Not sure how many of us really understand how the CLR resolves type references, but if you are interested in knowing how this happens, i would strongly suggest you to go through the below flowchart. The chart, i feel is pretty much self explanatory. This flowchart is from Jeffrey Richter's book on Applied Microsoft .Net Framework Programming in which he has explained the process in detail. The second edition of this book called CLR via C# is also available. The second edition talks about the new features in .Net 2.0 in addition to the other CLR features.
machine.config has default settings for all applications on your machine, and the application configuration file has settings just for the application. The application settings override the settings in
The technical explanation requires looking at the
Create method of
IConfigurationSectionHandler. This method is implemented by all configuration section handlers and looks like this:
object Create(object parent, object configContext, XmlNode section);
section parameter is the XML for that section, the
configContext parameter is only relevant to ASP.NET and will be ignored here.
GetConfig will call this twice: once for the section in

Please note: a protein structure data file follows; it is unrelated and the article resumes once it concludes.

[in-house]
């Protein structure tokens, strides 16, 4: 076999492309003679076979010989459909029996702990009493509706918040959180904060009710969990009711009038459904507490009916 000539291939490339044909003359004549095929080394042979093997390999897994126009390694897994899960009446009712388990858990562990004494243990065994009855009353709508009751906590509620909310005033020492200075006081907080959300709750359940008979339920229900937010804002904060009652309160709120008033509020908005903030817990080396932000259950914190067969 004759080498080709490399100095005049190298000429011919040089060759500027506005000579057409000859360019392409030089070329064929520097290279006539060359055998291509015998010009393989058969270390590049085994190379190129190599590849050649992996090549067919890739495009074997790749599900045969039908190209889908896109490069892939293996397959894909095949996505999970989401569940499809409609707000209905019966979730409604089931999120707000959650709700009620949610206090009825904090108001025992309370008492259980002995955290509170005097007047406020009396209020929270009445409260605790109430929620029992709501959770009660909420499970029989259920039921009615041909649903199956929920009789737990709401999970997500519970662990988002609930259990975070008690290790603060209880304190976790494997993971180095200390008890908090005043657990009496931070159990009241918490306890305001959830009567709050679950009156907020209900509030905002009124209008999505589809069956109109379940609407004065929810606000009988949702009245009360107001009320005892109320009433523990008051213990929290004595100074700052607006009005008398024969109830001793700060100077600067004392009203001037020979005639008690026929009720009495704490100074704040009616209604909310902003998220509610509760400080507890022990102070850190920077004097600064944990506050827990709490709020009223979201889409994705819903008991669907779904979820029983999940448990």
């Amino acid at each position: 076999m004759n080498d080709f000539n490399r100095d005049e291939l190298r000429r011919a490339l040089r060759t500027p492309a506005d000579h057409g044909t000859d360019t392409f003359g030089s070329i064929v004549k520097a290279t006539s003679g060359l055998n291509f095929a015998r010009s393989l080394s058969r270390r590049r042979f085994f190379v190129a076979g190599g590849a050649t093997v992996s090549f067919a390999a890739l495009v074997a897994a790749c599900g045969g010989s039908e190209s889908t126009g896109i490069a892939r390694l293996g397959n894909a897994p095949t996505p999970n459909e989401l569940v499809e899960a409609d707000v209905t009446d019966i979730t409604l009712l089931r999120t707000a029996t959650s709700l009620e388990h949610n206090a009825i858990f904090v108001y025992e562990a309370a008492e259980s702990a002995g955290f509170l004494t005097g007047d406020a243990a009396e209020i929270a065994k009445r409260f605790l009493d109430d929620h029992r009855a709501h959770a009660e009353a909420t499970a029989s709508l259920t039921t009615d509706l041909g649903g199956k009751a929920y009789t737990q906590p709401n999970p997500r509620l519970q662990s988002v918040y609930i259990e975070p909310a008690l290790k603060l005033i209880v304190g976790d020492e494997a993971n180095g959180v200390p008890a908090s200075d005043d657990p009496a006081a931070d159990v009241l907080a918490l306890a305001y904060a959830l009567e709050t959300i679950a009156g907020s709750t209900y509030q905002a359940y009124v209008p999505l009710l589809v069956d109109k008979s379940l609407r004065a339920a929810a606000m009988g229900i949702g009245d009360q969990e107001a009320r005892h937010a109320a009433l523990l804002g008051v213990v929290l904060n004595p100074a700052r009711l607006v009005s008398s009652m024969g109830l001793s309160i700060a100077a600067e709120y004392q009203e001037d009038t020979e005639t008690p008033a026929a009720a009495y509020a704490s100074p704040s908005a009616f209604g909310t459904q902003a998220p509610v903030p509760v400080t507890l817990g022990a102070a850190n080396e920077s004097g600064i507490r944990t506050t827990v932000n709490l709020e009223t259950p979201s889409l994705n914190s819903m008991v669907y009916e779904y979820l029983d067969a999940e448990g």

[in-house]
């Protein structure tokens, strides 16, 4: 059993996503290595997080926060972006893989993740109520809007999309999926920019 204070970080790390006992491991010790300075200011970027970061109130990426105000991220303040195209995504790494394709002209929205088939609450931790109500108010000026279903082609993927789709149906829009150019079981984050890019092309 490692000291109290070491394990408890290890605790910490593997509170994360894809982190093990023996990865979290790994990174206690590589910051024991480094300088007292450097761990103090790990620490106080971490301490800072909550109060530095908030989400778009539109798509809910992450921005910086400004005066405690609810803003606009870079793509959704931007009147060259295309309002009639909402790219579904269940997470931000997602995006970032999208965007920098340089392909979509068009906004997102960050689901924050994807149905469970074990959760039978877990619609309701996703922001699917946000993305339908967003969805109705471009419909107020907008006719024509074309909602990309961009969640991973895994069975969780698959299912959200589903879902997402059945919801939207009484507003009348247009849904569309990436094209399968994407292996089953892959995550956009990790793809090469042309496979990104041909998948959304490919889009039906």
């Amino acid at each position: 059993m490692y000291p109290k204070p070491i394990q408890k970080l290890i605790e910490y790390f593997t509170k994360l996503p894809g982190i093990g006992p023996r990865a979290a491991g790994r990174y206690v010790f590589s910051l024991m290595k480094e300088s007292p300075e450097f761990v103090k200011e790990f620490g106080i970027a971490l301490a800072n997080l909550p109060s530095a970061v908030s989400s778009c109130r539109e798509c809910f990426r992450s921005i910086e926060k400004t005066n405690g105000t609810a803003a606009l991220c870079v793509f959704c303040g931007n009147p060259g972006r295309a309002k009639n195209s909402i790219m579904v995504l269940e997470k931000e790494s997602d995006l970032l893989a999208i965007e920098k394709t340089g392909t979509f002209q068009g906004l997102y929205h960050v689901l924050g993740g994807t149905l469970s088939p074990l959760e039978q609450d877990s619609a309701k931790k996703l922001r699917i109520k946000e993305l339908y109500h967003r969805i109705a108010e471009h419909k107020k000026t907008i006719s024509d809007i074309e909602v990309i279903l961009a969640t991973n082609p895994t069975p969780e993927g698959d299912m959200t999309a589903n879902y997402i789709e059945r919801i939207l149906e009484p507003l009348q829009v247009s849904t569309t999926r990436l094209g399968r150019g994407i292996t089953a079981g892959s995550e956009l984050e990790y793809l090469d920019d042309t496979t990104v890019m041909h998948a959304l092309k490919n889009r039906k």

machine.config and then once more for the section in the application config file. The handler should process the XML and use this information to create a configuration object which is returned from
Create. If the call to
machine.config returns a configuration object, then this object is passed as the
parent parameter to the subsequent call to
Create for the application config file. It's entirely up to the handler to determine what it must do with this parent object, but clearly the most logical thing to do is to use the values as default values and if there are equivalent values in the application configuration file, then the parent values will be overwritten.
The May 2006 preview of the Language-Integrated Query (LINQ) technology contains .NET Framework enhancements to support querying data, VB and C# language extensions, Visual Studio 2005 integration (editing, designing and debugging), plus samples, hands on labs and whitepapers.
Within the domain of CLR are executables (consisting of code, data, and metadata), assemblies (consisting of a manifest and zero or more modules), and the Common Type System (CTS) convention set. When programmers write code in their favorite languages, that code is translated into IL prior to being compiled into a portable executable (PE).
The main difference between a Windows PE and a .NET PE is that the Windows PE is executed by the operating system, but .NET PEs are turned over to the .NET Framework’s CLR. Recognition of a PE as being .NET or Windows occurs because of the Common Object File Format (COFF) used by Windows operating systems. The COFF specifies two parts of any file: the file data itself and a bunch of header data describing the contents of the data portion. Note: To allow all Microsoft platforms to handle COFF modifications that enable .NET PEs, Microsoft has released new loaders for all of .NET’s supported systems (98, 2000, and Me).